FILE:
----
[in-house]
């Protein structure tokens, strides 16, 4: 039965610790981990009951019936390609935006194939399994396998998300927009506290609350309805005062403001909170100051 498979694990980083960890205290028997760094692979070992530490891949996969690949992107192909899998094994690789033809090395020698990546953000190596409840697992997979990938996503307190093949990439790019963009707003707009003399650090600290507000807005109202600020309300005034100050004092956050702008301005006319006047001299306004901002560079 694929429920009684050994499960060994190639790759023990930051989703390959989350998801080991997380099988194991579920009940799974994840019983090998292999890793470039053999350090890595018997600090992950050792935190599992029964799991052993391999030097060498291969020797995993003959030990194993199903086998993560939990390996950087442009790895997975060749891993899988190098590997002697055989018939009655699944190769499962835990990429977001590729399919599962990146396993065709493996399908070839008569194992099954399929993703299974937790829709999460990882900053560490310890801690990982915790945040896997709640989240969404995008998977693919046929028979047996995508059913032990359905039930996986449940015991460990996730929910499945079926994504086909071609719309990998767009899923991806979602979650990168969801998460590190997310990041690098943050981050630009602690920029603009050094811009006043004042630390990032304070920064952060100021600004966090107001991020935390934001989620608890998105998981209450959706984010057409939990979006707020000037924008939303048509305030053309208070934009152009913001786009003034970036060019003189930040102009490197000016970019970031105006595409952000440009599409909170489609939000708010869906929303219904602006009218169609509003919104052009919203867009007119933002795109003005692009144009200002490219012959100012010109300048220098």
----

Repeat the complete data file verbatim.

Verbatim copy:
[in-house]
């Protein structure tokens, strides 16, 4: 039965610790981990009951019936390609935006194939399994396998998300927009506290609350309805005062403001909170100051 498979694990980083960890205290028997760094692979070992530490891949996969690949992107192909899998094994690789033809090395020698990546953000190596409840697992997979990938996503307190093949990439790019963009707003707009003399650090600290507000807005109202600020309300005034100050004092956050702008301005006319006047001299306004901002560079 694929429920009684050994499960060994190639790759023990930051989703390959989350998801080991997380099988194991579920009940799974994840019983090998292999890793470039053999350090890595018997600090992950050792935190599992029964799991052993391999030097060498291969020797995993003959030990194993199903086998993560939990390996950087442009790895997975060749891993899988190098590997002697055989018939009655699944190769499962835990990429977001590729399919599962990146396993065709493996399908070839008569194992099954399929993703299974937790829709999460990882900053560490310890801690990982915790945040896997709640989240969404995008998977693919046929028979047996995508059913032990359905039930996986449940015991460990996730929910499945079926994504086909071609719309990998767009899923991806979602979650990168969801998460590190997310990041690098943050981050630009602690920029603009050094811009006043004042630390990032304070920064952060100021600004966090107001991020935390934001989620608890998105998981209450959706984010057409939990979006707020000037924008939303048509305030053309208070934009152009913001786009003034970036060019003189930040102009490197000016970019970031105006595409952000440009599409909170489609939000708010869906929303219904602006009218169609509003919104052009919203867009007119933002795109003005692009144009200002490219012959100012010109300048220098």